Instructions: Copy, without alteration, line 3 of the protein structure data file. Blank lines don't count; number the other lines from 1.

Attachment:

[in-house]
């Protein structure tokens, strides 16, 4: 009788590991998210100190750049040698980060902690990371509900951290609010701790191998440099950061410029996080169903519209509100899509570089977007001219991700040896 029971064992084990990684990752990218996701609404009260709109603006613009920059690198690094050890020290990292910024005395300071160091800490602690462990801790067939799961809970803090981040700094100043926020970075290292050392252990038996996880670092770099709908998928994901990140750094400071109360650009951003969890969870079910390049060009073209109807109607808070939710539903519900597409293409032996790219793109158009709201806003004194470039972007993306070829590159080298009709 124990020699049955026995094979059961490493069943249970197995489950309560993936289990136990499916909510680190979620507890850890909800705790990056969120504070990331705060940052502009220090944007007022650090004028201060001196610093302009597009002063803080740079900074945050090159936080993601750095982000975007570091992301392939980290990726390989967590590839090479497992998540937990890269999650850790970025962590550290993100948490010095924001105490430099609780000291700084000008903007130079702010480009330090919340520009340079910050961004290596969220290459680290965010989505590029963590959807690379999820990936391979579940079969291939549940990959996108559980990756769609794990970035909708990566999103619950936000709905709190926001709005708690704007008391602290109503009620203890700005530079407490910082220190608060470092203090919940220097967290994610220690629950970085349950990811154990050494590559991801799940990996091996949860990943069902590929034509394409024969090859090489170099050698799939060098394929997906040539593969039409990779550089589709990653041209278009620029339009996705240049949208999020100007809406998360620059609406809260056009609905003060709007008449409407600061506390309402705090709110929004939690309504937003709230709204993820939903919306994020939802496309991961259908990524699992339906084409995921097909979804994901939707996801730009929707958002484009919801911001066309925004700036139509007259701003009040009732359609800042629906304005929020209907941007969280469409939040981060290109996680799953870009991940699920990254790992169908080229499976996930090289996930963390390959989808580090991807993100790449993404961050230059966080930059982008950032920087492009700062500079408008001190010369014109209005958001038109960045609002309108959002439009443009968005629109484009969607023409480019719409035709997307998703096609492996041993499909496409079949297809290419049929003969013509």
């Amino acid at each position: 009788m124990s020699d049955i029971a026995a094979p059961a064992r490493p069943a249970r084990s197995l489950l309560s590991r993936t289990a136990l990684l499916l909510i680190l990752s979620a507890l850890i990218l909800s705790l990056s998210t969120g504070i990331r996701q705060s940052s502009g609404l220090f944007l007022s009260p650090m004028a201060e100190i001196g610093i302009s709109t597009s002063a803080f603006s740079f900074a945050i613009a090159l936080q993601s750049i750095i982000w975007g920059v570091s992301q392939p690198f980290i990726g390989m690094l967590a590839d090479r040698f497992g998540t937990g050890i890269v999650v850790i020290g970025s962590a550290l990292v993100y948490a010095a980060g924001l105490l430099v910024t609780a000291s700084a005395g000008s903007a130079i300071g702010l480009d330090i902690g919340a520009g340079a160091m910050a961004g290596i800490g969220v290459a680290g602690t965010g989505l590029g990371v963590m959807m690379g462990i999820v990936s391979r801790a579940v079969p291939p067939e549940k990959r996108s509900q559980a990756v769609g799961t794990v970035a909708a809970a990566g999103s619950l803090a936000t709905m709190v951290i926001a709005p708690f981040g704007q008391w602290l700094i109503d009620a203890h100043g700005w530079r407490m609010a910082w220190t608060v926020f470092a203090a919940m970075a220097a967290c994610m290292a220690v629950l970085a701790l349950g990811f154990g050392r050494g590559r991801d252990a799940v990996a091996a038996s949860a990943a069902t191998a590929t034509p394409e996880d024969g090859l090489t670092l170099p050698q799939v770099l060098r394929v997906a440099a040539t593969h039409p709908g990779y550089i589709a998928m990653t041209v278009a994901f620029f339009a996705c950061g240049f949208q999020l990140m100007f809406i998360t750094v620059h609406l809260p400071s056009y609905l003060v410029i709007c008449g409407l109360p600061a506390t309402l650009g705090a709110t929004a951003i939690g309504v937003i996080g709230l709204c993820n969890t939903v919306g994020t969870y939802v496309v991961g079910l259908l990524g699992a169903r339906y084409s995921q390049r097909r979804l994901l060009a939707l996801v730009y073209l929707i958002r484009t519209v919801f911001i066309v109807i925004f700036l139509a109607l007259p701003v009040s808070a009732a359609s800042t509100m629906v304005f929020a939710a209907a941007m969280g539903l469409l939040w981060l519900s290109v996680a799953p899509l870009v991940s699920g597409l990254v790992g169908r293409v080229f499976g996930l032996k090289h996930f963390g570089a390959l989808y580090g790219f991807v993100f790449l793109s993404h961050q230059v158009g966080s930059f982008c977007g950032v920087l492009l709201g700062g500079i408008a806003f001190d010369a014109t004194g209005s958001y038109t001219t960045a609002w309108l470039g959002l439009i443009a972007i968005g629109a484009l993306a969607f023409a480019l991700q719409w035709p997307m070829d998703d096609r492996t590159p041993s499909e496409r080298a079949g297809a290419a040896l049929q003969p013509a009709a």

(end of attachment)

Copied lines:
């Amino acid at each position: 009788m124990s020699d049955i029971a026995a094979p059961a064992r490493p069943a249970r084990s197995l489950l309560s590991r993936t289990a136990l990684l499916l909510i680190l990752s979620a507890l850890i990218l909800s705790l990056s998210t969120g504070i990331r996701q705060s940052s502009g609404l220090f944007l007022s009260p650090m004028a201060e100190i001196g610093i302009s709109t597009s002063a803080f603006s740079f900074a945050i613009a090159l936080q993601s750049i750095i982000w975007g920059v570091s992301q392939p690198f980290i990726g390989m690094l967590a590839d090479r040698f497992g998540t937990g050890i890269v999650v850790i020290g970025s962590a550290l990292v993100y948490a010095a980060g924001l105490l430099v910024t609780a000291s700084a005395g000008s903007a130079i300071g702010l480009d330090i902690g919340a520009g340079a160091m910050a961004g290596i800490g969220v290459a680290g602690t965010g989505l590029g990371v963590m959807m690379g462990i999820v990936s391979r801790a579940v079969p291939p067939e549940k990959r996108s509900q559980a990756v769609g799961t794990v970035a909708a809970a990566g999103s619950l803090a936000t709905m709190v951290i926001a709005p708690f981040g704007q008391w602290l700094i109503d009620a203890h100043g700005w530079r407490m609010a910082w220190t608060v926020f470092a203090a919940m970075a220097a967290c994610m290292a220690v629950l970085a701790l349950g990811f154990g050392r050494g590559r991801d252990a799940v990996a091996a038996s949860a990943a069902t191998a590929t034509p394409e996880d024969g090859l090489t670092l170099p050698q799939v770099l060098r394929v997906a440099a040539t593969h039409p709908g990779y550089i589709a998928m990653t041209v278009a994901f620029f339009a996705c950061g240049f949208q999020l990140m100007f809406i998360t750094v620059h609406l809260p400071s056009y609905l003060v410029i709007c008449g409407l109360p600061a506390t309402l650009g705090a709110t929004a951003i939690g309504v937003i996080g709230l709204c993820n969890t939903v919306g994020t969870y939802v496309v991961g079910l259908l990524g699992a169903r339906y084409s995921q390049r097909r979804l994901l060009a939707l996801v730009y073209l929707i958002r484009t519209v919801f911001i066309v109807i925004f700036l139509a109607l007259p701003v009040s808070a009732a359609s800042t509100m629906v304005f929020a939710a209907a941007m969280g539903l469409l939040w981060l519900s290109v996680a799953p899509l870009v991940s699920g597409l990254v790992g169908r293409v080229f499976g996930l032996k090289h996930f963390g570089a390959l989808y580090g790219f991807v993100f790449l793109s993404h961050q230059v158009g966080s930059f982008c977007g950032v920087l492009l709201g700062g500079i408008a806003f001190d010369a014109t004194g209005s958001y038109t001219t960045a609002w309108l470039g959002l439009i443009a972007i968005g629109a484009l993306a969607f023409a480019l991700q719409w035709p997307m070829d998703d096609r492996t590159p041993s499909e496409r080298a079949g297809a290419a040896l049929q003969p013509a009709a």